The Ashcroft Indian Band is one of 10 First Nations that will benefit from funding to improve internet access. (Photo credit: Barbara Roden)

The Ashcroft Indian Band is one of 10 First Nations that will benefit from funding to improve internet access. (Photo credit: Barbara Roden)

Ashcroft Band to benefit from improved high-speed internet

Band is one of 10 — including Bonaparte, Cook’s Ferry, and Shackan — that will get better access

The Ashcroft Indian Band (AIB) is one of 10 First Nations — including Bonaparte, Cook’s Ferry, and Shackan — that will see improved internet speeds and reliability this fall, thanks to an investment from the Connecting British Columbia program that supports improved connectivity for Indigenous peoples.

Jodene Blain, Band Administrator for AIB, says the band has been trying for several years to get improved internet access. They have been offering a number of online programs, such as a cooking show and Bingo, via their Facebook page, but a number of band members have difficulty accessing the content due to poor or non-existent connectivity.

“We have really bad service, and have to do door-to-door newsletters. A lot of people can’t access the cooking show or Bingo because of that, and they can’t do Facetime with doctors or have access to different things.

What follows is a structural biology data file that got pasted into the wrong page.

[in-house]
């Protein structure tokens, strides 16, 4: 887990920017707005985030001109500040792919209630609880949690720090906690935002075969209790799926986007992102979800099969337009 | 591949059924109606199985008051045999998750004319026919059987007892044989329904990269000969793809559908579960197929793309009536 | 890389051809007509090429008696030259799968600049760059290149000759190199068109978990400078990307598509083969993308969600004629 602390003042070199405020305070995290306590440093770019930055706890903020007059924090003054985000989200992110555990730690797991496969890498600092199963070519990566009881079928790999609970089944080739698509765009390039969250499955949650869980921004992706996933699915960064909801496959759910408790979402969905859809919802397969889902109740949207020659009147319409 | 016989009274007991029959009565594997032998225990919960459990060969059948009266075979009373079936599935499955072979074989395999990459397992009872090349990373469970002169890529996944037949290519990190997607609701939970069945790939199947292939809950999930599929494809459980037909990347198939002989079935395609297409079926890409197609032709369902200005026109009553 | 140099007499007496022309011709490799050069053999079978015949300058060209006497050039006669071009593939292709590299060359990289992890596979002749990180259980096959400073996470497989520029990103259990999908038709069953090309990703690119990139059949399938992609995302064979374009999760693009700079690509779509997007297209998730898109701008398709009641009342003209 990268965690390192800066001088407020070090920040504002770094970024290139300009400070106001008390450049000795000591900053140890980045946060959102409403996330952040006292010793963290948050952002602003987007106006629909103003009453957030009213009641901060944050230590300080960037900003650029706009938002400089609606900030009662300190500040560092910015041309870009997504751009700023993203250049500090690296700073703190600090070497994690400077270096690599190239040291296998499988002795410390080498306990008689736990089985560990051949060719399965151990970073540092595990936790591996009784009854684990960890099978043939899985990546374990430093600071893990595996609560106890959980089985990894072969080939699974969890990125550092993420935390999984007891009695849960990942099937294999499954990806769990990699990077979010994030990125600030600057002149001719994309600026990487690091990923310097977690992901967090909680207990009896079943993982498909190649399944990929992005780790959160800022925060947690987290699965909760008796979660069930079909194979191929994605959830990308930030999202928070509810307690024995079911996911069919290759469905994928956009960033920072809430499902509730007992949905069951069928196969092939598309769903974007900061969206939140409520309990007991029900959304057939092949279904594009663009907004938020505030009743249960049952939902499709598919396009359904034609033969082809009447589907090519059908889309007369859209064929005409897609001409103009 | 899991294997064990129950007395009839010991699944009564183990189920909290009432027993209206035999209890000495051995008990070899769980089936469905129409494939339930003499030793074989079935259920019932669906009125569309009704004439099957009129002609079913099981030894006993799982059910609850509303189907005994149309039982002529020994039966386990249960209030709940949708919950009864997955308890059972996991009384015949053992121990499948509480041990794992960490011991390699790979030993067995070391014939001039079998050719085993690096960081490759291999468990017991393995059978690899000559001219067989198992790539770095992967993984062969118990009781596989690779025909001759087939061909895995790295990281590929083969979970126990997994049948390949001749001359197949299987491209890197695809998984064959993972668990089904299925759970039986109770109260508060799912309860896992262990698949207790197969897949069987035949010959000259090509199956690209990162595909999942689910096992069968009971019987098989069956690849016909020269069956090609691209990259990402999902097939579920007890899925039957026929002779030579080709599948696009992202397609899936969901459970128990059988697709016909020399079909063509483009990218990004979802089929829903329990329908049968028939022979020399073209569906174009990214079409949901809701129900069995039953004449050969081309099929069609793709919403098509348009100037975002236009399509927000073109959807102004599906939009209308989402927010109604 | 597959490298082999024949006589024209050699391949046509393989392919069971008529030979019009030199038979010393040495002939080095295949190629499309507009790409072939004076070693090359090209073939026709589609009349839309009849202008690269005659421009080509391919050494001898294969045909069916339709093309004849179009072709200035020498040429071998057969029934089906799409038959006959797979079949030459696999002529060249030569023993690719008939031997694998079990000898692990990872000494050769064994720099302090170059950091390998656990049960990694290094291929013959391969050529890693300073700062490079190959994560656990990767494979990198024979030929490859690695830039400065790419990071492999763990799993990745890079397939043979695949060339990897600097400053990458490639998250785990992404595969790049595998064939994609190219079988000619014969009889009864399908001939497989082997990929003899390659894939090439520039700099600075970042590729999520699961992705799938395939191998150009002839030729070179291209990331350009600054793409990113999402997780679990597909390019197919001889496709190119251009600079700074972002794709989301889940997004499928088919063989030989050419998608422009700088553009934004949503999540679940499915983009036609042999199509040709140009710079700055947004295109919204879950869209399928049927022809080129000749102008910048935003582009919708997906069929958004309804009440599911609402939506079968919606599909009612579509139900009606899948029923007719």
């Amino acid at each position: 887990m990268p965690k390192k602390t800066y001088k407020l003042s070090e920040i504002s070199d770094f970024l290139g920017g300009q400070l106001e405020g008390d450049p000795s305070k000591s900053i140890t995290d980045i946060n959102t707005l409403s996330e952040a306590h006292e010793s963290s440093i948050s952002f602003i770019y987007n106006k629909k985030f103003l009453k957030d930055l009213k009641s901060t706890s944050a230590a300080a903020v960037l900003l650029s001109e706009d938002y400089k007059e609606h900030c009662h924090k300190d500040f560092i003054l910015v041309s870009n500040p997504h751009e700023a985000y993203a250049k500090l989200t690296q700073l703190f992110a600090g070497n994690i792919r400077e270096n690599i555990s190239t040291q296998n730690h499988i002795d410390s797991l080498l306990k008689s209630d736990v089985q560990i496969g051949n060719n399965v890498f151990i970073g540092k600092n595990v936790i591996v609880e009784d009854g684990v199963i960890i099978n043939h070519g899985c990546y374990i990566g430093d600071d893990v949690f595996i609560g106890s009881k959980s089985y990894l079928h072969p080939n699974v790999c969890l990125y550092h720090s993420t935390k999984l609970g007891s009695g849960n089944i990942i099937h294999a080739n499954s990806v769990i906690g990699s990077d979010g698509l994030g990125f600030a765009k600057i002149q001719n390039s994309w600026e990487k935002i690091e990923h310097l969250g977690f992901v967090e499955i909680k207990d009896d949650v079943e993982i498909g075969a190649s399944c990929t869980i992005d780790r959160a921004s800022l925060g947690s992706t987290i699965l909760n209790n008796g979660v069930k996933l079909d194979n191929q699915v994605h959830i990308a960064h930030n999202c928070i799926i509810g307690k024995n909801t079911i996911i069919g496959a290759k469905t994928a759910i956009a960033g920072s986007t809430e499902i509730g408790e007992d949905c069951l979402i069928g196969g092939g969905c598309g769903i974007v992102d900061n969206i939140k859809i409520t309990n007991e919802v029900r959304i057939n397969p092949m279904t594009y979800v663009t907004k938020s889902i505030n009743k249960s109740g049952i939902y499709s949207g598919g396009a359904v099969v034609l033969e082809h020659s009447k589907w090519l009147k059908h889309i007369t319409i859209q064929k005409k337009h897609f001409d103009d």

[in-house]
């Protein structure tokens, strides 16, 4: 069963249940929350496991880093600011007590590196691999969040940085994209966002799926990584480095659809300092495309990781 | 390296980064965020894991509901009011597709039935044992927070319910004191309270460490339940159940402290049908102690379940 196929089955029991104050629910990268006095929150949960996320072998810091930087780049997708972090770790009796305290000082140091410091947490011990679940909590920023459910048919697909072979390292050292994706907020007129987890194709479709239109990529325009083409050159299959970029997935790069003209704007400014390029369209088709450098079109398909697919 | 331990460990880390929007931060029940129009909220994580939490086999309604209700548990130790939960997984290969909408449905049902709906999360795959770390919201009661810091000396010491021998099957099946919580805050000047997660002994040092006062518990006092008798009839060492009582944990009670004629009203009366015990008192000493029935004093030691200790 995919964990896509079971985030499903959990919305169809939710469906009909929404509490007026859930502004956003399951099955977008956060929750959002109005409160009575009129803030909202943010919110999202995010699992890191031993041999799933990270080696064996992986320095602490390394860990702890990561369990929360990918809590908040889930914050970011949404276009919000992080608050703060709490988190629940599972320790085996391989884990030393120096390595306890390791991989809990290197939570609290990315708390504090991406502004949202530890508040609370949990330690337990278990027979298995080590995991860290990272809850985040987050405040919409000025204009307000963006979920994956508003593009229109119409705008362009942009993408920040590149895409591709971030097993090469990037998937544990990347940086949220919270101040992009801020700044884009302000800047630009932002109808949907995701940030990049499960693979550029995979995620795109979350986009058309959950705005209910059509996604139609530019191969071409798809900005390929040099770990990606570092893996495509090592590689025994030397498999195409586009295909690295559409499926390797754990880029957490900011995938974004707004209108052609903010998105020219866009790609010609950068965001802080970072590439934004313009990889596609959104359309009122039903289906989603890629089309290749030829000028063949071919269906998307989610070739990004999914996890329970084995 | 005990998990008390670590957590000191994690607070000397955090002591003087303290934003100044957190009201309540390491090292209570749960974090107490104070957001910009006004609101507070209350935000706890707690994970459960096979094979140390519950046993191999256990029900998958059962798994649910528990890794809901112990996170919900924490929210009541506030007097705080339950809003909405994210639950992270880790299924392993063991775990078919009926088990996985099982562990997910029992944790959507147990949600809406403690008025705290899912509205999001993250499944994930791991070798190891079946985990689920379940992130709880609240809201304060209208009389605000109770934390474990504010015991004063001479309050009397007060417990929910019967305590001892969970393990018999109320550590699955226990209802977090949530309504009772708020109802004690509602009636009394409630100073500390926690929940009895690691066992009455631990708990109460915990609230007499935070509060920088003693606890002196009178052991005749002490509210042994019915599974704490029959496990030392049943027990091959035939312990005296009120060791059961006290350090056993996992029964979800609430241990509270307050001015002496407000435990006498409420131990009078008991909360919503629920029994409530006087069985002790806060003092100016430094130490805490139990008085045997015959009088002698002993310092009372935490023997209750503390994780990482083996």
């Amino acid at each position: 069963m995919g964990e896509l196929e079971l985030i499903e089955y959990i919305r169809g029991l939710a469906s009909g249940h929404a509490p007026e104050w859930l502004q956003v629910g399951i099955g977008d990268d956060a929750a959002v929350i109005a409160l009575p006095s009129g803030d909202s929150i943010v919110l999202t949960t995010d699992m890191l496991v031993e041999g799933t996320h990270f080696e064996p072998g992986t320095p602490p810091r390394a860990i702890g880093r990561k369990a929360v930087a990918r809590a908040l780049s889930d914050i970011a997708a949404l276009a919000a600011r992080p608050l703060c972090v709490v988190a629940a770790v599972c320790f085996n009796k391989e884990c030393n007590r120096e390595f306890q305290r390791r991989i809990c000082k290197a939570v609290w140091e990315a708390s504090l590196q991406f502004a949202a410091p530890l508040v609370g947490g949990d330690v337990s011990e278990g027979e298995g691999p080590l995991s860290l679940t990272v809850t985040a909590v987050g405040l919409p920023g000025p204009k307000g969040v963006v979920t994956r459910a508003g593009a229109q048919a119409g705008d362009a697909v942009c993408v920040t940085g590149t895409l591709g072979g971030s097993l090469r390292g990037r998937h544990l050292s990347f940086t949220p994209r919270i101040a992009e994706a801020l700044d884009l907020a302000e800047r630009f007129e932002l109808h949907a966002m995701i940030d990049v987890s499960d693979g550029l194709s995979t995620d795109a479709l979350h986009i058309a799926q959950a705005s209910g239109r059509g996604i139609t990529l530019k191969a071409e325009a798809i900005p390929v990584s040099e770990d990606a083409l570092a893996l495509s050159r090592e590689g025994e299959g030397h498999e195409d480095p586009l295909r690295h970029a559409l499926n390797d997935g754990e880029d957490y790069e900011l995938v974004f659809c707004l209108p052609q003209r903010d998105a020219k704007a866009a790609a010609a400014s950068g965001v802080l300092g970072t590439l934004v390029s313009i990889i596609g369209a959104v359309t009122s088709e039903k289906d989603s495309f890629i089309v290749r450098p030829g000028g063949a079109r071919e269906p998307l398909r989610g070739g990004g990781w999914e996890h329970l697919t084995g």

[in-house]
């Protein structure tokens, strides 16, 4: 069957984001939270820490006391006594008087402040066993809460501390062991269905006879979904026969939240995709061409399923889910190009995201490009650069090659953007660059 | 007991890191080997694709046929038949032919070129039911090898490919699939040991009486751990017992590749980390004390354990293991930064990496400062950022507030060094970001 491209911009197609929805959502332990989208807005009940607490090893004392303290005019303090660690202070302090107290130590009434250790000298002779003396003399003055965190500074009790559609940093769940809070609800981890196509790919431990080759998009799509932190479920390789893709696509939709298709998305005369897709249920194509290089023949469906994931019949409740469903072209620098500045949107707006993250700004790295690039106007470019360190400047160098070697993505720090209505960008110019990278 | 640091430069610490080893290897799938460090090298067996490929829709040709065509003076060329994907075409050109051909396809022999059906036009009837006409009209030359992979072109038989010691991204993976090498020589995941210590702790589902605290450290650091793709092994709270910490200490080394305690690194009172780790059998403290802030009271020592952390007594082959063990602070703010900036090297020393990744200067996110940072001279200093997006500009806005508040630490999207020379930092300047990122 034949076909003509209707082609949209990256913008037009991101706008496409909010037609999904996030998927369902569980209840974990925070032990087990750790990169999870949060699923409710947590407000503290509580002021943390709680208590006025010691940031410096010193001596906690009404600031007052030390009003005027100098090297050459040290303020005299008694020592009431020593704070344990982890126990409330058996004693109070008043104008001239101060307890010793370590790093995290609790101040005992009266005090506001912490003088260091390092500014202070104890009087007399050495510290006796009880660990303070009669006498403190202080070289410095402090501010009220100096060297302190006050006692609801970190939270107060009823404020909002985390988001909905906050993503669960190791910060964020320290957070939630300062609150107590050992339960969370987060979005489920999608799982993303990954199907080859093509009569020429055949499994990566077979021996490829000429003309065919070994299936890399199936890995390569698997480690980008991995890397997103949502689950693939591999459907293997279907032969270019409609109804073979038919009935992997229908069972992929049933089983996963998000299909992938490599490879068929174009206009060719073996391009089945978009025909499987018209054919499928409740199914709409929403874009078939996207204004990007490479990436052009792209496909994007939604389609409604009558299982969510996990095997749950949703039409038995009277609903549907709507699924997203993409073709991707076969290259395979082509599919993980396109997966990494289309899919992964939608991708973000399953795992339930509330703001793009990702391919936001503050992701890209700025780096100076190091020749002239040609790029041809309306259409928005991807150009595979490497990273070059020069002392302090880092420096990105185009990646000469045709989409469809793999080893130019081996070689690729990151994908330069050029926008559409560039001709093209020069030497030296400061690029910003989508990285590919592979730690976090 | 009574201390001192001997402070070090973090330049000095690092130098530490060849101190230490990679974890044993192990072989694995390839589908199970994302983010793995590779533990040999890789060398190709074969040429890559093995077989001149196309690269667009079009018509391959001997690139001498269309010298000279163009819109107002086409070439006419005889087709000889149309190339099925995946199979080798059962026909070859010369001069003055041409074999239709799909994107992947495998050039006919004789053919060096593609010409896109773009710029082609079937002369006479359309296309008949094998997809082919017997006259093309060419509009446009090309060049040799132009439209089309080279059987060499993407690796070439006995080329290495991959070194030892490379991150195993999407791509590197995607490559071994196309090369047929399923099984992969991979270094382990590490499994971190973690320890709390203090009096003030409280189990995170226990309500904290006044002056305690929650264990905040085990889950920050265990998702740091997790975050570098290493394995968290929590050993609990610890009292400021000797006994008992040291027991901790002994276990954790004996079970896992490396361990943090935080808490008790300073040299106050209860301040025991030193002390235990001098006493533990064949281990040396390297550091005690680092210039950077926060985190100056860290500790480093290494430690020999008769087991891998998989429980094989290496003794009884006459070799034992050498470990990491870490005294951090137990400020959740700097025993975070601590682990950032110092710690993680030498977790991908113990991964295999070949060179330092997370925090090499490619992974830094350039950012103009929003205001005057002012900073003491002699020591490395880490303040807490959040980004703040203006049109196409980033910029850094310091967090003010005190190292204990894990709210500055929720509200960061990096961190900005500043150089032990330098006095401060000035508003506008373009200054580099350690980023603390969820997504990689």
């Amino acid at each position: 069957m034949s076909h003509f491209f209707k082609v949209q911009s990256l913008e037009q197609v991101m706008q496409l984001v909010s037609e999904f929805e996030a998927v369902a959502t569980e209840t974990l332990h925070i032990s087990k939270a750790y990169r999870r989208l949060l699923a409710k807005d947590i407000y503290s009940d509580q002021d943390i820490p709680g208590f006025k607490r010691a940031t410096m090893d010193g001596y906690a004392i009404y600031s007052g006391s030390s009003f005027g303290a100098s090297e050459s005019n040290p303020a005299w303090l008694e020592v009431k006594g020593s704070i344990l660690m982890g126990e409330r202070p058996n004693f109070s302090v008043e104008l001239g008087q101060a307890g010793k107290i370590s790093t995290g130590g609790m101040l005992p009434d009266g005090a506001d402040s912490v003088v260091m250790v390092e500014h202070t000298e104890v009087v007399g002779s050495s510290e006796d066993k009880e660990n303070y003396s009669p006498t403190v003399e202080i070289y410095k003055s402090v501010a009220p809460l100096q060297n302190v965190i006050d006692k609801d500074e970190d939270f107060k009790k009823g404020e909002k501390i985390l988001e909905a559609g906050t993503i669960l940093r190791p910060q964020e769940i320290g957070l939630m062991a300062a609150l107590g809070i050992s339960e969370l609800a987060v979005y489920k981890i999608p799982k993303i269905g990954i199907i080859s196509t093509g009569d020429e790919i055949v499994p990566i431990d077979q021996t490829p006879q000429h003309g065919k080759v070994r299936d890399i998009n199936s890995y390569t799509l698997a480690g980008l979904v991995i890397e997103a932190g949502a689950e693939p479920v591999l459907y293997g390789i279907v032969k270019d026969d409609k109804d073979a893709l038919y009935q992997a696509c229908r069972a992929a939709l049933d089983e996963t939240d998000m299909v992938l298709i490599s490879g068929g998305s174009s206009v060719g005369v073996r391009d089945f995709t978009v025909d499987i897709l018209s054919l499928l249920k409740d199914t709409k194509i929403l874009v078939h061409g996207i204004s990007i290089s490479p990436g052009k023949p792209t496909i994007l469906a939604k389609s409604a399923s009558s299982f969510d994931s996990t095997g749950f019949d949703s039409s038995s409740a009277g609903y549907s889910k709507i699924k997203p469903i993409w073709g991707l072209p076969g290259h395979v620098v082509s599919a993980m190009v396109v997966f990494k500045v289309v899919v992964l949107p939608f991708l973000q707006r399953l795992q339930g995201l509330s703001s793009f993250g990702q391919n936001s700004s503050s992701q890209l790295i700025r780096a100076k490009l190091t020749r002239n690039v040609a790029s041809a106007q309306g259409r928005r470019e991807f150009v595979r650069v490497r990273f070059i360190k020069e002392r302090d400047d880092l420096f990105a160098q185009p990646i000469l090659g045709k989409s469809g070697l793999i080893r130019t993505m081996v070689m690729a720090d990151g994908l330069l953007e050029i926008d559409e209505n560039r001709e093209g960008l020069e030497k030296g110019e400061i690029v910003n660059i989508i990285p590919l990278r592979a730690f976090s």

“This will open up so many opportunities, especially for older people.”

Blain says that while there is WiFi on the reserve, it doesn’t reach all the houses. “We’ve spent a lot of money to get signals from one end to the other; we’ve tried a tower. The east end is the worst, and we can’t figure this out.”

She adds that the band has applied for tablets and iPads for everyone. “That would help with accessing programs around addiction and sobriety, or online counselling, because not everyone wants to go to Kamloops.

“We’ve talked about having courses around teaching people about accessing things; step-by-step training. We’d like to start it in the winter.”

Blain notes that the online cooking program — which includes having all the ingredients delivered to the home — has done very well, but some people can’t see the directions live so have to go to the health centre to get a print copy, or watch it there.

“Now they can do it from home. And we can take suggestions and expand programs from there.”

Telus will receive up to $3.58 million from the Connecting British Columbia program for projects to improve the speed and reliability of internet access in 10 communities within the territories of the Ashcroft Indian Band, Upper Nicola Band, Cook’s Ferry First Nation, Shackan Indian Band, Bonaparte First Nation, Saik’uz First Nation, Kitselas First Nation, Lheidli T’enneh, and Coldwater Indian Band. ABC Communications has been approved for a grant of up to $322,010 to improve high-speed internet access in Yekooche First Nation territory.

Work has already started at AIB, and Blain hopes it will be finished this month.

“This is very exciting for our community,” she says. “Since COVID-19, our staff have developed a wide variety of online and virtual programs to help our members feel connected while staying at home. This new connection will allow us to expand our programs and create new opportunities for our members. It also allows our community to have high-speed internet without any interruption, which has been a long time coming.”



editorial@accjournal.ca

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